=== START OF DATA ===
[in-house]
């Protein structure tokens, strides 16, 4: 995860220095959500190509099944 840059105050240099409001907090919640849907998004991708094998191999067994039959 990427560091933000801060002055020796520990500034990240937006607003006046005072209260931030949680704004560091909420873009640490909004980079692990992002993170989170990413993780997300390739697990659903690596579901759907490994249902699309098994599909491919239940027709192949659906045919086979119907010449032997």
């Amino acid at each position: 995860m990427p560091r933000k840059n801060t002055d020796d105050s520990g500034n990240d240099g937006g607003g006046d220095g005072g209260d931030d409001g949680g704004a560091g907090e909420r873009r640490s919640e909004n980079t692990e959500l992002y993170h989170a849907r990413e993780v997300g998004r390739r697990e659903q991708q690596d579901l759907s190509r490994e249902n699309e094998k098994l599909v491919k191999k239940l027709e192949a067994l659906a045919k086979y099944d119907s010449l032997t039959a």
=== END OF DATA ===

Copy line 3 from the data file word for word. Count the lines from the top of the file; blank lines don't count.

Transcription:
């Amino acid at each position: 995860m990427p560091r933000k840059n801060t002055d020796d105050s520990g500034n990240d240099g937006g607003g006046d220095g005072g209260d931030d409001g949680g704004a560091g907090e909420r873009r640490s919640e909004n980079t692990e959500l992002y993170h989170a849907r990413e993780v997300g998004r390739r697990e659903q991708q690596d579901l759907s190509r490994e249902n699309e094998k098994l599909v491919k191999k239940l027709e192949a067994l659906a045919k086979y099944d119907s010449l032997t039959a």